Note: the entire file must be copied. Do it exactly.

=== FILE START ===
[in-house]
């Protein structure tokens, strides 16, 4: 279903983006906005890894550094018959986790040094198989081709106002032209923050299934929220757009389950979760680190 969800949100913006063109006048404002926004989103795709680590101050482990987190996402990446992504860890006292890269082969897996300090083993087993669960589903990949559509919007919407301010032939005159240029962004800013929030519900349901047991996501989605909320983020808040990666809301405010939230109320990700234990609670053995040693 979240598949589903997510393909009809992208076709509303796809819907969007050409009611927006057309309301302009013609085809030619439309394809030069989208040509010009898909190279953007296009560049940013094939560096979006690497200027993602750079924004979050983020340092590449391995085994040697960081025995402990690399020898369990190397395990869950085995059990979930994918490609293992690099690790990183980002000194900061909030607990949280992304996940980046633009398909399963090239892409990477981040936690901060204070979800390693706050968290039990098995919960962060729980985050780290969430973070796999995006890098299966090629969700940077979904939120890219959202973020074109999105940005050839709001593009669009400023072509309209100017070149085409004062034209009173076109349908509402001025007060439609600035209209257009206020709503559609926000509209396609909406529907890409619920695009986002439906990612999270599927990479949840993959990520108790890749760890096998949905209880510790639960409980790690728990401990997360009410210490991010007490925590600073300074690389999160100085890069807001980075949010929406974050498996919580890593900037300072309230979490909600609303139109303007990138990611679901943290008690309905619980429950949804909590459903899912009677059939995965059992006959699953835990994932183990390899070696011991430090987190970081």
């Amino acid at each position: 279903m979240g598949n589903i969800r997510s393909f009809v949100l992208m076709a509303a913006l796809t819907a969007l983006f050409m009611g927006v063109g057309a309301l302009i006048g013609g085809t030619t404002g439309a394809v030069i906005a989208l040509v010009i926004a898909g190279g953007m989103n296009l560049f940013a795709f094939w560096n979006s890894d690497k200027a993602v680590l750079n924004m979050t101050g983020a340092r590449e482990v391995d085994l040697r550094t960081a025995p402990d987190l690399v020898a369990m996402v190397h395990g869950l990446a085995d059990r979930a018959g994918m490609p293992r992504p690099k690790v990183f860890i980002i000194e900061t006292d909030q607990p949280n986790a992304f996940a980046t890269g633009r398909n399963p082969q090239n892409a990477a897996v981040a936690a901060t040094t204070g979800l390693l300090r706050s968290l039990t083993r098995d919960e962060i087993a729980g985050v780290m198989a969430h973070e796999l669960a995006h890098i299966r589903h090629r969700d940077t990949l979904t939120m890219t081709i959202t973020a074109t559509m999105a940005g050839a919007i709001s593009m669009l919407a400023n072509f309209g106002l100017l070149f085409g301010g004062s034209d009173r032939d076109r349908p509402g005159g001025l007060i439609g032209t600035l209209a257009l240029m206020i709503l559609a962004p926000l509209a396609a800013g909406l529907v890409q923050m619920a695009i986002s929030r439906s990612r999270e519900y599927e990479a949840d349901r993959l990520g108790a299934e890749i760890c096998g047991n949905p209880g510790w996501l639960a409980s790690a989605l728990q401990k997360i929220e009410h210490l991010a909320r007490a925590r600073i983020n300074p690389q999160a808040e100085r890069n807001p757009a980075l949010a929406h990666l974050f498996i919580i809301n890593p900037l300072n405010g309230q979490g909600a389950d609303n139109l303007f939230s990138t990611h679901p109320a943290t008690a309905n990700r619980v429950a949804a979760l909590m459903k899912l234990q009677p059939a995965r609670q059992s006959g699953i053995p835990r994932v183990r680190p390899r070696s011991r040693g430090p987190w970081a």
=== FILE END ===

[in-house]
């Protein structure tokens, strides 16, 4: 279903983006906005890894550094018959986790040094198989081709106002032209923050299934929220757009389950979760680190 969800949100913006063109006048404002926004989103795709680590101050482990987190996402990446992504860890006292890269082969897996300090083993087993669960589903990949559509919007919407301010032939005159240029962004800013929030519900349901047991996501989605909320983020808040990666809301405010939230109320990700234990609670053995040693 979240598949589903997510393909009809992208076709509303796809819907969007050409009611927006057309309301302009013609085809030619439309394809030069989208040509010009898909190279953007296009560049940013094939560096979006690497200027993602750079924004979050983020340092590449391995085994040697960081025995402990690399020898369990190397395990869950085995059990979930994918490609293992690099690790990183980002000194900061909030607990949280992304996940980046633009398909399963090239892409990477981040936690901060204070979800390693706050968290039990098995919960962060729980985050780290969430973070796999995006890098299966090629969700940077979904939120890219959202973020074109999105940005050839709001593009669009400023072509309209100017070149085409004062034209009173076109349908509402001025007060439609600035209209257009206020709503559609926000509209396609909406529907890409619920695009986002439906990612999270599927990479949840993959990520108790890749760890096998949905209880510790639960409980790690728990401990997360009410210490991010007490925590600073300074690389999160100085890069807001980075949010929406974050498996919580890593900037300072309230979490909600609303139109303007990138990611679901943290008690309905619980429950949804909590459903899912009677059939995965059992006959699953835990994932183990390899070696011991430090987190970081």
């Amino acid at each position: 279903m979240g598949n589903i969800r997510s393909f009809v949100l992208m076709a509303a913006l796809t819907a969007l983006f050409m009611g927006v063109g057309a309301l302009i006048g013609g085809t030619t404002g439309a394809v030069i906005a989208l040509v010009i926004a898909g190279g953007m989103n296009l560049f940013a795709f094939w560096n979006s890894d690497k200027a993602v680590l750079n924004m979050t101050g983020a340092r590449e482990v391995d085994l040697r550094t960081a025995p402990d987190l690399v020898a369990m996402v190397h395990g869950l990446a085995d059990r979930a018959g994918m490609p293992r992504p690099k690790v990183f860890i980002i000194e900061t006292d909030q607990p949280n986790a992304f996940a980046t890269g633009r398909n399963p082969q090239n892409a990477a897996v981040a936690a901060t040094t204070g979800l390693l300090r706050s968290l039990t083993r098995d919960e962060i087993a729980g985050v780290m198989a969430h973070e796999l669960a995006h890098i299966r589903h090629r969700d940077t990949l979904t939120m890219t081709i959202t973020a074109t559509m999105a940005g050839a919007i709001s593009m669009l919407a400023n072509f309209g106002l100017l070149f085409g301010g004062s034209d009173r032939d076109r349908p509402g005159g001025l007060i439609g032209t600035l209209a257009l240029m206020i709503l559609a962004p926000l509209a396609a800013g909406l529907v890409q923050m619920a695009i986002s929030r439906s990612r999270e519900y599927e990479a949840d349901r993959l990520g108790a299934e890749i760890c096998g047991n949905p209880g510790w996501l639960a409980s790690a989605l728990q401990k997360i929220e009410h210490l991010a909320r007490a925590r600073i983020n300074p690389q999160a808040e100085r890069n807001p757009a980075l949010a929406h990666l974050f498996i919580i809301n890593p900037l300072n405010g309230q979490g909600a389950d609303n139109l303007f939230s990138t990611h679901p109320a943290t008690a309905n990700r619980v429950a949804a979760l909590m459903k899912l234990q009677p059939a995965r609670q059992s006959g699953i053995p835990r994932v183990r680190p390899r070696s011991r040693g430090p987190w970081a």